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Activists and Unhoused Battle Sweeps of Homeless Camps

A homeless man sits in the shade with his belongings at Venice Beach. Apple's pledge to stem California's housing crisis is being criticized for not tackling homelessness.
A homeless man sits in the shade with his belongings at Venice Beach. Apple's pledge to stem California's housing crisis is being criticized for not tackling homelessness. (Photo: Brian Auer)

With a global pandemic and an economic recession, homeless sweeps meet resistance

While millions of Americans were told to stay at home at the beginning of the coronavirus crisis, unhoused people were the most acutely impacted by the effects of the global pandemic. As a swathe of antiracist protests and uprisings across the country continues, activists are trying to highlight the struggles unhoused people are facing.

The CDC set out guidelines for how local governments should serve their homeless communities, but activists and the unhoused have been fighting against homeless sweeps in multiple major American cities.

In late April, Denver went against the CDC guidelines and conducted homeless sweeps, and The Denver Post reported cries could be heard as some in the homeless encampment pleaded for housing, not sweeps.

But when activists discovered the city’s plans to conduct another homeless sweep, protesters turned up to a homeless encampment, forcing the city to postpone the planned sweep. At the same time, protesters and activists tried to enter a press conference with Mayor Michael Hancock about Denver’s response to the coronavirus and were able to have a meeting with the mayor.

But activists left empty-handed, unable to secure a commitment from Mayor Hancock to stop homeless sweeps.

“He has to know, we’re not going to be quiet until he [Mayor Hancock] says, ‘No more sweeps, we’ll follow the CDC guidelines,” an activist told Denverite.

Sweeps Meet Resistance

Denver is not the only city government that has met resistance to its homeless policy during the coronavirus crisis.

In Minneapolis, where Black Lives Matter protests erupted after the police murdered George Floyd, unhoused people had been staying in a hotel during the unrest only to be evicted despite the efforts of residents and activists.

Many of those who received temporary shelter moved to Powderhorn Park, which has transformed into an encampment for 200 people. At the behest of activists and constituents, the Minneapolis Park and Recreation Board designated parks in the city as homeless sanctuaries.

San Francisco has also seen action to defend the homeless connected to Black Lives Matter protests as the city has one of the most visible difficulties in providing affordable housing to residents. The city recently reached an agreement to remove 300 of the tents in the biggest homeless encampment and provide the occupants with coronavirus tests and a hotel room.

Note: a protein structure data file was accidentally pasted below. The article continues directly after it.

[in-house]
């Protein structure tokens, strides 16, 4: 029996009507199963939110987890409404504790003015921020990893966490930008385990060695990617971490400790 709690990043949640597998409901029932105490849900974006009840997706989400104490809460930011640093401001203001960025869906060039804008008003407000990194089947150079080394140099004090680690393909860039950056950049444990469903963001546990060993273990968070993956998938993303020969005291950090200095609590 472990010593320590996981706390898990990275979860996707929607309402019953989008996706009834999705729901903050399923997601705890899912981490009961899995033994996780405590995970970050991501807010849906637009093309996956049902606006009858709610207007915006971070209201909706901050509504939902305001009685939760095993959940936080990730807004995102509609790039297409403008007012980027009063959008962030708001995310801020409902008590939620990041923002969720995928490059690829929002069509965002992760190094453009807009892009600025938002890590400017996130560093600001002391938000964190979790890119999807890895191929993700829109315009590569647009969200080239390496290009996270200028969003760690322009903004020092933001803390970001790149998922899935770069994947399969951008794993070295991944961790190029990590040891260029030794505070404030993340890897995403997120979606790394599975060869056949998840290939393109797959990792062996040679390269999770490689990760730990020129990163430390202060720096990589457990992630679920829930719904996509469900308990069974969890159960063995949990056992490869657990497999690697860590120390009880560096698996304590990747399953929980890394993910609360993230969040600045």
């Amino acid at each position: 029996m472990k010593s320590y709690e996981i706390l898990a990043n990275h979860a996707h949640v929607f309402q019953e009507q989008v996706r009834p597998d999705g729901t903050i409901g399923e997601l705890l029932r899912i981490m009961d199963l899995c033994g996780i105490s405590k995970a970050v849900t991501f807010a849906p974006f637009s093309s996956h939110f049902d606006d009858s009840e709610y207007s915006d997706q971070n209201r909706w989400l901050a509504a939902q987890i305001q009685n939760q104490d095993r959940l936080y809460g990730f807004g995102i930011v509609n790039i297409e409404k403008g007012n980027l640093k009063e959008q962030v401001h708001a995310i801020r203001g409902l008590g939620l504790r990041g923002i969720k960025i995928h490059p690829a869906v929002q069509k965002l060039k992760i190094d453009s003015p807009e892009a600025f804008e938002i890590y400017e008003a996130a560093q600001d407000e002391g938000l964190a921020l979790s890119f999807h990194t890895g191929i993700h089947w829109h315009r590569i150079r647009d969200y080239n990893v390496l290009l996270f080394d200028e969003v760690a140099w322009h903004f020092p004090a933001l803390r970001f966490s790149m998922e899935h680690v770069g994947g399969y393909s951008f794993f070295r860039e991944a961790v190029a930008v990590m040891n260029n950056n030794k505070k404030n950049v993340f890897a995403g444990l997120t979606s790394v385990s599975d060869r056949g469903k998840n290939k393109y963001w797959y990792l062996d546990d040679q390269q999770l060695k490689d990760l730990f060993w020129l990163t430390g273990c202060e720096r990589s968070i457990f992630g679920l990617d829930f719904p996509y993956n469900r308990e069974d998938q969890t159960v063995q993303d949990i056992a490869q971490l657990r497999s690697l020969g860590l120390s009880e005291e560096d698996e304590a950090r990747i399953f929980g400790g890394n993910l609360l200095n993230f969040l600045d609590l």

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But activists were unhappy with the agreement, as they say it contravenes the CDC guidelines and intervention could lead to an increased risk of coronavirus infection. There were also concerns that the police would be used to conduct the tent removals.

“Historic police enforcement of homelessness through citations, move along orders, and daily harassment has no place in our city and must be stopped,” the San Francisco Coalition on Homelessness said in a statement.

City Decisions: A Wild West Without Plan

Homeless sweeps are clearly against the CDC’s guidelines which say, “if individual housing options are not available, allow people who are living unsheltered or in encampments to remain where they are.”

Denver’s sweeps and other plans contradict CDC guidance, a cause for concern for residents and advocates.

“There’s no strategy,” Jacob Wessley, director of outreach and engagement for the Colorado Coalition for the Homeless told NPR. “That is our concern: When they do sweep this area, where are [those without homes] going to go?”

Previously, a city spokesperson said the CDC guidelines are only recommendations and not a mandate, but many city governments have only provided a coherent plan in the face of agitation from citizens.

As coronavirus cases spike in many states and combined with an economic recession, a wave of evictions is feared across the country. Without following clear guidance and with resources stretched thin, the vulnerability and number of unhoused people could swell in the coming months.

So far, community activists and unhoused citizens have won some battles across the country, but a long summer lies ahead.

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Alec Pronk

Alec is a freelance writer with an interest in both geopolitics and American domestic issues. He finished his Master's degree with a critical focus on government counterterrorism policies.

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